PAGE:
Anyone who has taught graduate-level studio art in North America is familiar with the plight of those foreign students who have received traditional training at home but who, when faced with the freedom of contemporary art in the West, are uncertain what do with their often enviable skills.
Ambreen Butt , winner of this year's Maud Morgan Prize -- given by the Museum of Fine Arts to a female artist who lives in Massachusetts -- was one of those students. She studied the Indian tradition of miniature painting at the National College of Art in her home country , Pakistan , before entering the Massachusetts College of Art's MFA program in 1993. In Boston she tried her hand at Western-style modernism and she came close to giving up on painting altogether. But eventually she went back to her roots. Like the painter Shazia Sikander , a classmate in Pakistan, Butt began to combine the traditional style and technique of Indian miniature painting with contemporary ideas, methods, and materials.
This new path has served Butt well. In 1999 the Institute of Contemporary Art gave her its award for excellence for a Boston artist, and in recent years she has been in group shows in Los Angeles and Berlin. Last year she had her first solo exhibition in New York. And now her adroit blending of Eastern tradition and Western innovation is on display in a show of 12 small-scale works on paper and fabric, presented by the MFA in recognition of the Morgan Prize.
In most of Butt's works, a young woman resembling the artist appears multiple times in some kind of fantastic narrative. Painted in jewel tones with finely pointed watercolor brushes, this figure pops out of each mouth of a fierce, five-headed giant serpent; she slays a wild-haired blue demon with a sword; she straddles a submissive lion and swallows his tail.
Two paintings from a series called "I Need a Hero" focus on a more generalized female figure made of water. Green fish swim inside her or leap out of her fluid body. One of these water goddesses holds up a transparent globe with a delicately painted winged horse inside.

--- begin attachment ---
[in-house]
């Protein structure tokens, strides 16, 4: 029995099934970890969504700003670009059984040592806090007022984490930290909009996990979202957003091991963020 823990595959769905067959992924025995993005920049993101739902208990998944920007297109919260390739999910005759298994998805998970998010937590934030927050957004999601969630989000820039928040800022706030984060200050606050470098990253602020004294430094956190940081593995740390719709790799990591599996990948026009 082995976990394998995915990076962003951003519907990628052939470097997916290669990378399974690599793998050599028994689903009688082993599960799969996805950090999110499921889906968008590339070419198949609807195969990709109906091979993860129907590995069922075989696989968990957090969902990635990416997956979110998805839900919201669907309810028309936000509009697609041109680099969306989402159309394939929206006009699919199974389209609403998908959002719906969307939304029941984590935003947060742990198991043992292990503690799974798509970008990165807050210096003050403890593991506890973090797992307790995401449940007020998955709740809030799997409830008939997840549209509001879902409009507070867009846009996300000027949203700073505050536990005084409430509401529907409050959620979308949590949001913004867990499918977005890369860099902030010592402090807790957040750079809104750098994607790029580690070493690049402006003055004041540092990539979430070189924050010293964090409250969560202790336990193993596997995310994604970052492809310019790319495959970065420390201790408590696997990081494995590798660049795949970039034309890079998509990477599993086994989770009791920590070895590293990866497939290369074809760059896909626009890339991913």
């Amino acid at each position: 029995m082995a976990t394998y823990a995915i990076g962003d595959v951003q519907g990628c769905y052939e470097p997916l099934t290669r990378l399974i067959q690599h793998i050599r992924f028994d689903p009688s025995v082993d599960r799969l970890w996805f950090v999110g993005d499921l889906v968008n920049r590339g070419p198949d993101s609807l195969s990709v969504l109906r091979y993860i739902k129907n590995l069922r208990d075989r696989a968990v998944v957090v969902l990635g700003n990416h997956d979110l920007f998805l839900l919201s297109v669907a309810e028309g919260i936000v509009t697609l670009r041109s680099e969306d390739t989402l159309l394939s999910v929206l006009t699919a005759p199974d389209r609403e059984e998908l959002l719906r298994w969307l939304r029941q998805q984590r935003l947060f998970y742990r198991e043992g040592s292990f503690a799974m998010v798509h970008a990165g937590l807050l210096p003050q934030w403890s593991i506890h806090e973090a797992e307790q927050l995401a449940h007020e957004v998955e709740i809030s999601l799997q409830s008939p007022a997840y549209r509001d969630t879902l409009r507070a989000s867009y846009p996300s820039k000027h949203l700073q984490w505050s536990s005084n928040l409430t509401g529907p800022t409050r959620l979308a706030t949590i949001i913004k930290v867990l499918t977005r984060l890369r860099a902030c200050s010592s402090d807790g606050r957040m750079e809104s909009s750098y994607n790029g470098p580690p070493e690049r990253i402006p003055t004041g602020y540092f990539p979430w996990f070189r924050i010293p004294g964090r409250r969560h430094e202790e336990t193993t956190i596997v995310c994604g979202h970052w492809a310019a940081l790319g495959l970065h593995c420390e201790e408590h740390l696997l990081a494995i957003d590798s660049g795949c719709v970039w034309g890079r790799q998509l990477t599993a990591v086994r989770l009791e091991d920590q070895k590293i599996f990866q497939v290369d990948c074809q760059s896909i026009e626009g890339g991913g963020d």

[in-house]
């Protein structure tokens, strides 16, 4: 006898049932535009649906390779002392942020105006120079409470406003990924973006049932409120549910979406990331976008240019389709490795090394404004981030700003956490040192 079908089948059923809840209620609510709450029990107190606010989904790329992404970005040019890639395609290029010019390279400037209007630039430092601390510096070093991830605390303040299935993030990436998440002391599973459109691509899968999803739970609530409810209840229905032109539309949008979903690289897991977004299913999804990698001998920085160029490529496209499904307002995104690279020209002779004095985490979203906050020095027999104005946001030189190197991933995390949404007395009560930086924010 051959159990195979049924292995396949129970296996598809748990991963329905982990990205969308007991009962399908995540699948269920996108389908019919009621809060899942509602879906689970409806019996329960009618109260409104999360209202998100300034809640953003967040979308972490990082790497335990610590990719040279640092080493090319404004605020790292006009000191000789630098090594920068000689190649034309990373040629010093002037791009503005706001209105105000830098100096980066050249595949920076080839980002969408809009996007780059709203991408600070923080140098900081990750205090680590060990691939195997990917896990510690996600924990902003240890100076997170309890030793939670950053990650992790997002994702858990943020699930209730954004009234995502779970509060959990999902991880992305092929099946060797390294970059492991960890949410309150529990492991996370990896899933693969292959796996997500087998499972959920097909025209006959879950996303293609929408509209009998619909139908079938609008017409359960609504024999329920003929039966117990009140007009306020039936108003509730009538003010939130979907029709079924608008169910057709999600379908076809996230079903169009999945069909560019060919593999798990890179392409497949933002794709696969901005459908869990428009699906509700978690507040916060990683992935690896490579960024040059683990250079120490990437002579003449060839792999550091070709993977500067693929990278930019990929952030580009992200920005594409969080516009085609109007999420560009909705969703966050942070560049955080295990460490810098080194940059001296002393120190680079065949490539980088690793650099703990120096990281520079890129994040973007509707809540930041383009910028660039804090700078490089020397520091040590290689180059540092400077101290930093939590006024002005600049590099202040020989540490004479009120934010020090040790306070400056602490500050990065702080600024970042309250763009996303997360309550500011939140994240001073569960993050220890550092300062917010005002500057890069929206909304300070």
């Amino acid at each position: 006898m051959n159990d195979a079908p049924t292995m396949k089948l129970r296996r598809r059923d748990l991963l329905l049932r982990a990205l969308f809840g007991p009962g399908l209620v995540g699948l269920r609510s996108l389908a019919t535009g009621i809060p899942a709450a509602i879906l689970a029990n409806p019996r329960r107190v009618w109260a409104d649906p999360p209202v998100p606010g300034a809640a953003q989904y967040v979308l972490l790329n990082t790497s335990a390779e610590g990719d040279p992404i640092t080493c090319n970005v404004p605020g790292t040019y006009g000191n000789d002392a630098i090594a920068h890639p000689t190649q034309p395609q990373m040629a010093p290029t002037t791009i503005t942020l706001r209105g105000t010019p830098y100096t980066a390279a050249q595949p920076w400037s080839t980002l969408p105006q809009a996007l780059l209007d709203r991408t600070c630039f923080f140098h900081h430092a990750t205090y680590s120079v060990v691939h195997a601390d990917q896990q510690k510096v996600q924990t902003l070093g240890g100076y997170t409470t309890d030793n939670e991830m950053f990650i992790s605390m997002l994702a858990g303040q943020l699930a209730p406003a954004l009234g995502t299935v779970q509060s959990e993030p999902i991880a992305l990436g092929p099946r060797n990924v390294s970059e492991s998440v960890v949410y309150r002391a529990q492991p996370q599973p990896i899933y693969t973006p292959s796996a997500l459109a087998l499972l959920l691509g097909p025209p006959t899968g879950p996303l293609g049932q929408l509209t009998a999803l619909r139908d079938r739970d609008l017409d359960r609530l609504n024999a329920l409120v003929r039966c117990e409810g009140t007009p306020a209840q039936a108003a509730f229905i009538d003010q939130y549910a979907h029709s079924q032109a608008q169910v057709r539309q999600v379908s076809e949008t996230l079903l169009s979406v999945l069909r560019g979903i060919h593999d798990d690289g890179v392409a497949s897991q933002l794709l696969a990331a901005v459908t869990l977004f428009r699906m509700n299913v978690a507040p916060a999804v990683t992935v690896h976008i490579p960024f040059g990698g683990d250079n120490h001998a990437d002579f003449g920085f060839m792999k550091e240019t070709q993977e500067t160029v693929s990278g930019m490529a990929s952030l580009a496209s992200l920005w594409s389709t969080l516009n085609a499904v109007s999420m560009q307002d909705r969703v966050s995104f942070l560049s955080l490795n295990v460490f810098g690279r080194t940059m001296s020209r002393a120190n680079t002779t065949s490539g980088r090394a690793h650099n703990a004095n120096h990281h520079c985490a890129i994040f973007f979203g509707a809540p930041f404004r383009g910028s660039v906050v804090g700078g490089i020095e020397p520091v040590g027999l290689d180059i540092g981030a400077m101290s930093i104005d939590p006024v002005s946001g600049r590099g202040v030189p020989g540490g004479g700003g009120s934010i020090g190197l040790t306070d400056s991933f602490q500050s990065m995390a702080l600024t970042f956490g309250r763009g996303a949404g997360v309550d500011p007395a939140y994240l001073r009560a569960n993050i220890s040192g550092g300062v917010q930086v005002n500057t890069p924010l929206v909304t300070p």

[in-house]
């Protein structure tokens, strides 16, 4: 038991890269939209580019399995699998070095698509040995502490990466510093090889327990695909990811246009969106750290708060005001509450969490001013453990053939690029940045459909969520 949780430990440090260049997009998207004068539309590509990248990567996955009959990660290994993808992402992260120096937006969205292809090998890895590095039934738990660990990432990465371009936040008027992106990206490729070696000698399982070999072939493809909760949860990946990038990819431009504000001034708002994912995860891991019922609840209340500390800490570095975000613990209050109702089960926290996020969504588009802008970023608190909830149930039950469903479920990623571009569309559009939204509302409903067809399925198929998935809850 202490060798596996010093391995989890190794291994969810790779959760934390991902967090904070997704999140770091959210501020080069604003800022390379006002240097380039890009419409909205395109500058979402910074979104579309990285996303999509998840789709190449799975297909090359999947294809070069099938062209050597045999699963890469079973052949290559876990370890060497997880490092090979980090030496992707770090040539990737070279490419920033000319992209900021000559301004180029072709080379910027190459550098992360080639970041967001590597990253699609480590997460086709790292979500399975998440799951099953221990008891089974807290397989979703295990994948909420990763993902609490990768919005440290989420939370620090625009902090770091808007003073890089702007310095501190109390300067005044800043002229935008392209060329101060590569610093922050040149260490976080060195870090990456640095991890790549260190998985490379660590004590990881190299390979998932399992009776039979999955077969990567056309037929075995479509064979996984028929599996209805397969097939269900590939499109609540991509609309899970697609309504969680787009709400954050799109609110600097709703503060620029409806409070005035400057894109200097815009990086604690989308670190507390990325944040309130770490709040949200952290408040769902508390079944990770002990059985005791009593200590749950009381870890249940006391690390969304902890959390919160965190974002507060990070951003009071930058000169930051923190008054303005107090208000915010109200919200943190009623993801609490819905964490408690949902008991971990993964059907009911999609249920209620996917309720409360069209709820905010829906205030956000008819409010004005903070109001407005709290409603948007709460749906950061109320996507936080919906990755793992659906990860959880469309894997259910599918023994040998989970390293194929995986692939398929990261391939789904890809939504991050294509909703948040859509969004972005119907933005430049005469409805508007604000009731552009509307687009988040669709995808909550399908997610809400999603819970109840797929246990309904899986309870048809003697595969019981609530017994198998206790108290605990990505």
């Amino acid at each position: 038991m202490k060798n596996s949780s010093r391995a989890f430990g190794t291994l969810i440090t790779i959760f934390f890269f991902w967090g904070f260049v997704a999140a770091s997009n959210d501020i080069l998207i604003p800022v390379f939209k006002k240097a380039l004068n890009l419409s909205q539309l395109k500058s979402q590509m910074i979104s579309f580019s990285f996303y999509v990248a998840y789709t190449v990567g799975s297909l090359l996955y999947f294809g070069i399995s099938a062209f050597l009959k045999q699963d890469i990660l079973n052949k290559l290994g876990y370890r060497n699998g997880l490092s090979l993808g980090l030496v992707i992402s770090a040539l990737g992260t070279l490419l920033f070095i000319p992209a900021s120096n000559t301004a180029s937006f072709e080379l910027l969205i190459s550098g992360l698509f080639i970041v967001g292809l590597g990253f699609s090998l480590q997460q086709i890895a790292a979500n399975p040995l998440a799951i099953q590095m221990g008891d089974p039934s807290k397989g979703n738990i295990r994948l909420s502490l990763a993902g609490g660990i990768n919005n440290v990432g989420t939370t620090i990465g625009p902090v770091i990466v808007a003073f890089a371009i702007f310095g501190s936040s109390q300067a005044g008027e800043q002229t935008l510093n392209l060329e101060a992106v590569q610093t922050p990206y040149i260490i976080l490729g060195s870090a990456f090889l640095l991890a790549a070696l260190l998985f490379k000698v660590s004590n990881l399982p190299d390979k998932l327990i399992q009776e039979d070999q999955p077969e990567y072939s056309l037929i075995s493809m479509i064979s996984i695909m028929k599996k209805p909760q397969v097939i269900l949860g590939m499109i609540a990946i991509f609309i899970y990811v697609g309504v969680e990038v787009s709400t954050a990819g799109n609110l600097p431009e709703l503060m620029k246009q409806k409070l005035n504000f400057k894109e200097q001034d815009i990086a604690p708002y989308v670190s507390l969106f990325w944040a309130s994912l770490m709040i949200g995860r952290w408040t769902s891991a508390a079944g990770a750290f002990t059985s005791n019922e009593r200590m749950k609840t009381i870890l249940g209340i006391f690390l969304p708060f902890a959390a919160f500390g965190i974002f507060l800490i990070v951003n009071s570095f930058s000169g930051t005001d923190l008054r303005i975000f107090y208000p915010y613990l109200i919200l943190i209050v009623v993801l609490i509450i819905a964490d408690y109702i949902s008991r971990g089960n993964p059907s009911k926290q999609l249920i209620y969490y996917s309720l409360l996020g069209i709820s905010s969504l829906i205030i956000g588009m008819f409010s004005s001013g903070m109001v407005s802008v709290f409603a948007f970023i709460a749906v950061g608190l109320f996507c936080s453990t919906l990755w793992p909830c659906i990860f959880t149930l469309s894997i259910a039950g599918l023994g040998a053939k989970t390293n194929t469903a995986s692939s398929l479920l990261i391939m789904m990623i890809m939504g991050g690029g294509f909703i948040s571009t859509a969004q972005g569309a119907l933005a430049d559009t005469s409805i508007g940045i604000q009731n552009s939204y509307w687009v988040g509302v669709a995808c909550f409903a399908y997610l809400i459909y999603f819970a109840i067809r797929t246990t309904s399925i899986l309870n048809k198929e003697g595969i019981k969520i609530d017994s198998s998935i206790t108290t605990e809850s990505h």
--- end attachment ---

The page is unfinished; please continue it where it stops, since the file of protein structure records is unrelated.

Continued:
At the same time as she develops these imaginary visions, Butt also affirms the physical aspect of her works. She uses needle and thread to draw parts of some pictures, and she paints in abstract, decorative, and figurative styles under and over layered sheets of semitransparent paper. Three paintings are made on squares of frosted Mylar that are neatly layered to create 20-point stars.
The effect of all this is to evoke not a harmonic integration of opposites but a sense of struggle to contain contradictory pressures. Butt repeatedly pictures herself as a sort of woman warrior dominating dragons and demons of Eastern mythology. But this female figure is also implicitly an idealized image of contemporary self-empowerment able to triumph over warring claims in modern art and life: those of East and West; old and new; the mythic and the mundane.
Butt's updated miniature painting is like lucid dreaming: Almost anything can happen there. Unfortunately, the show is too small to reveal the full range of Butt's imagination, and the slice of psychic life in each picture is relatively narrow . I wish the paintings were wilder and crazier -- less restrained and reasonable -- and I find myself wondering about what's missing. Why are there no men in her pictures? Or children? What about modern objects like cars and computers? Or versions of her self other than the always-in-control warrior-heroine? The possibilities for developing and elaborating the terms of her struggle on both cosmic and terrestrial planes are as exciting to contemplate as what she has already achieved.
Ken Johnson can be reached at ke email@example.com.